The Seminar Concept
On an early version of the List Protocol statement, we said under "Comment,"
All messages are posted for comment by other members. The WSW list in particular, with its many members, would collapse if all members regularly contributed. But it is assumed that all members will be heard from now and then, on topics of interest to them. Auditors per se are not envisioned in our charter. WSW is not an information channel, but rather a seminar, combining people of different specialties and experience. We expect a little noise in the seminar.
and under "Collegiality,"
Ancient China is a vast subject. In that area, the greenest beginner may happen to know something that the most eminent worthies do not, and the rank outsider may perceive a question that has eluded the regular practitioners. It is well for us to conduct ourselves with tact as we in turn provide, or receive, information.
and under "Criticism,"
Stridency in comment is inappropriate. On the other hand, withholding criticism when criticism would be helpful to the author is also a breach of list ethics.
We think these statements adequately define the atmosphere we are trying to achieve. But those who have never experienced such a situation may be glad of an example, and here is one.
The Han Project
At the University of Washington, sometime around the mid 20c, there existed a research unit called the Han Project, which steadily focused on clarifying little understood aspects of the Han Dynasty. Since no aspects of the Han Dynasty were well understood, that mandate offered a lot of room for investigation, and scope for discussion. The Han Project held a weekly Seminar, whose topic was publicly posted in advance. Apart from the regular Project research staff, who formed the core of the Seminar, all graduate students and faculty had a standing invitation to attend, when the topic of the week was one that interested them.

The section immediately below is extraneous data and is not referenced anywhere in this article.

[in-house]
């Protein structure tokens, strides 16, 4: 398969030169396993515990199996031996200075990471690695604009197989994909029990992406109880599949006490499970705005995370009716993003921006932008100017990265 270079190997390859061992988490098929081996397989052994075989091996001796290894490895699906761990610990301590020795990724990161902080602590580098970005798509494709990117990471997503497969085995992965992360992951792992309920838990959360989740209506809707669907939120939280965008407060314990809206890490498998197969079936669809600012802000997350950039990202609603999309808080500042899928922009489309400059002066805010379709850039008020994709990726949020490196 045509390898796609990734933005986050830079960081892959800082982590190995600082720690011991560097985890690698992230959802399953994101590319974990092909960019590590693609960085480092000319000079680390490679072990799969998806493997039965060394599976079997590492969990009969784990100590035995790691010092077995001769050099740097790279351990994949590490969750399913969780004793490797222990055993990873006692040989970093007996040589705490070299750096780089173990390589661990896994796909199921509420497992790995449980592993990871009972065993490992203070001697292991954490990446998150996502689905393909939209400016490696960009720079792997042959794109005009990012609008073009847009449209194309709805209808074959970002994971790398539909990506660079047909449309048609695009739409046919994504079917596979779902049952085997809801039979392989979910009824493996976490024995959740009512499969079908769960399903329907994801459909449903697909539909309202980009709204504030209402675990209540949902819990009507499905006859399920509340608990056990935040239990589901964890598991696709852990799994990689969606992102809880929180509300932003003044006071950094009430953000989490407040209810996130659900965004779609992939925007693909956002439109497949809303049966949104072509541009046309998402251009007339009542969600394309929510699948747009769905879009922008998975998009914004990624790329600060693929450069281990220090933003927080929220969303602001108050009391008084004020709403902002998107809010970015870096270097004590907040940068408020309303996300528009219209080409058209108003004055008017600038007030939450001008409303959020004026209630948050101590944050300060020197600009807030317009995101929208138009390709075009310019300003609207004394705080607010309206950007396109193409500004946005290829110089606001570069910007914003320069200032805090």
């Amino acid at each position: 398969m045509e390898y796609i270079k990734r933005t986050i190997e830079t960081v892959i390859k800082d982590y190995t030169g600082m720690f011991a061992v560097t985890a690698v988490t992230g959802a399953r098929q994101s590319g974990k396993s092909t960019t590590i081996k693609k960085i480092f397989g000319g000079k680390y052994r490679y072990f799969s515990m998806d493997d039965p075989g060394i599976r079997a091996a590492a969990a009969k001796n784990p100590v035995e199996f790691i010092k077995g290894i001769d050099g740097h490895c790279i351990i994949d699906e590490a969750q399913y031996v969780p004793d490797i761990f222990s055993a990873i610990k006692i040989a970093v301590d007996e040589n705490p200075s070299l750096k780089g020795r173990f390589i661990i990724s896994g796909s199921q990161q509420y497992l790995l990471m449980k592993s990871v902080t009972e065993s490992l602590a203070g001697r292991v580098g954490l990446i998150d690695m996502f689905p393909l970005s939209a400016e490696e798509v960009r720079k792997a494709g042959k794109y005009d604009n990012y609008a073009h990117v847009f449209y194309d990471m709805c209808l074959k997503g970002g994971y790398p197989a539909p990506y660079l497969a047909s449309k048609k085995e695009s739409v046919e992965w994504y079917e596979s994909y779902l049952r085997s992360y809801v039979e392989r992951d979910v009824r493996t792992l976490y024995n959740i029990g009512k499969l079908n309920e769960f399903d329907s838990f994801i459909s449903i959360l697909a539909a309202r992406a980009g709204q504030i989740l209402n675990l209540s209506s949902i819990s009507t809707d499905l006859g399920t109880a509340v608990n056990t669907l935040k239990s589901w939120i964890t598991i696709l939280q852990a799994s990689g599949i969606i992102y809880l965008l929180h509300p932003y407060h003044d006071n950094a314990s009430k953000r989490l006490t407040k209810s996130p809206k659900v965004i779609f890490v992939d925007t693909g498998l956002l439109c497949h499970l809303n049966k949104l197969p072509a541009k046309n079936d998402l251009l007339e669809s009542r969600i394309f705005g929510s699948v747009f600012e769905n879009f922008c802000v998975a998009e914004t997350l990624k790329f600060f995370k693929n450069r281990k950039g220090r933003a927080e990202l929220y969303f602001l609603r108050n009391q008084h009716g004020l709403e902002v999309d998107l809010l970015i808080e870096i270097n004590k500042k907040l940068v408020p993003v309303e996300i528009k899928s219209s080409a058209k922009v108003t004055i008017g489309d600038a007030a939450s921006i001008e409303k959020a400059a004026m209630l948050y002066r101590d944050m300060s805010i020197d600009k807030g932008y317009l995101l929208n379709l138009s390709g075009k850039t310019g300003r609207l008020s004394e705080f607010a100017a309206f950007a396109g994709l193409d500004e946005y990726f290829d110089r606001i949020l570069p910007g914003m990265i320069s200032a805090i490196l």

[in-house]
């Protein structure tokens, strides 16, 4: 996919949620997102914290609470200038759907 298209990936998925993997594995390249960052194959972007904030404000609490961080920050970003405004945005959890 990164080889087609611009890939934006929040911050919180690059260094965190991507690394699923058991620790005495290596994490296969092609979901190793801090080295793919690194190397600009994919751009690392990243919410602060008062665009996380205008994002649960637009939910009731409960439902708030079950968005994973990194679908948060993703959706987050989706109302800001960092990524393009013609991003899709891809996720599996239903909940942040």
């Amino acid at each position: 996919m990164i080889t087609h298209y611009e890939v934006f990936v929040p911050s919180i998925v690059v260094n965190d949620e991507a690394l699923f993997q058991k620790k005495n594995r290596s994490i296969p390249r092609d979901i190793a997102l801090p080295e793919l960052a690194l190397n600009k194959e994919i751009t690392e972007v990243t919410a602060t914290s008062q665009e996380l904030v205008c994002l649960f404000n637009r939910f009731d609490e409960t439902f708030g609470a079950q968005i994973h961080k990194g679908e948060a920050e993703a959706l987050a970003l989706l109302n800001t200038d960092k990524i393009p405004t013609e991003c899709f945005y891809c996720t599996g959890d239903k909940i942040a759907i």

Those present at any one meeting were thus always changing, but the atmosphere of the meetings was constant: both professional and egalitarian. Students and teachers took part as equals, according to what they could contribute. Teachers knew that it was not a place to pontificate; students knew not to ask elementary questions (just by keeping quiet, they would soak up the answers to some of the elementary questions). In the middle, much of value to the topic of the week got asked, suggested, considered, criticized, defended, and sometimes decided. It was an excellent example of how to run a mixed scholarly conversation, with members of different abilities cooperating toward a well defined common end.
The Seminar sometimes ventured beyond the Han Dynasty. On one such occasion Leon Hurvitz predistributed a draft review of a Japanese translation of the Dau/Dv Jing. The meeting that week included the usual suspects, plus a good number of Chinese Literature students who were engaged with the Dau/Dv Jing. The Seminar took up Leon's predistributed draft, and went through it page by page. Criticisms were offered, misunderstandings were pointed out, eccentric translations of Leon's own (so like Leon: he had translated the whole of the DDJ in the course of his review) were identified.
At the end of the session, Seminar members had been through much of the DDJ text and its problems of interpretation. Much of value (along with some stuff of less value) had been contributed.
It would be a pleasure to record that Leon went home and rewrote his review, giving full credit to the helpful input of the Seminar. If memory serves, he had already mailed off his review to the journal which eventually printed it. Some of those present still wince to read the unameliorated gaucheries, the undeterred eccentricities, in that review. So that conversation turned out to be devoid of benefit to the review. But it was of substantial benefit to everyone else present.
Except for Leon himself, then, we cite this case as a sample of How To Do It.
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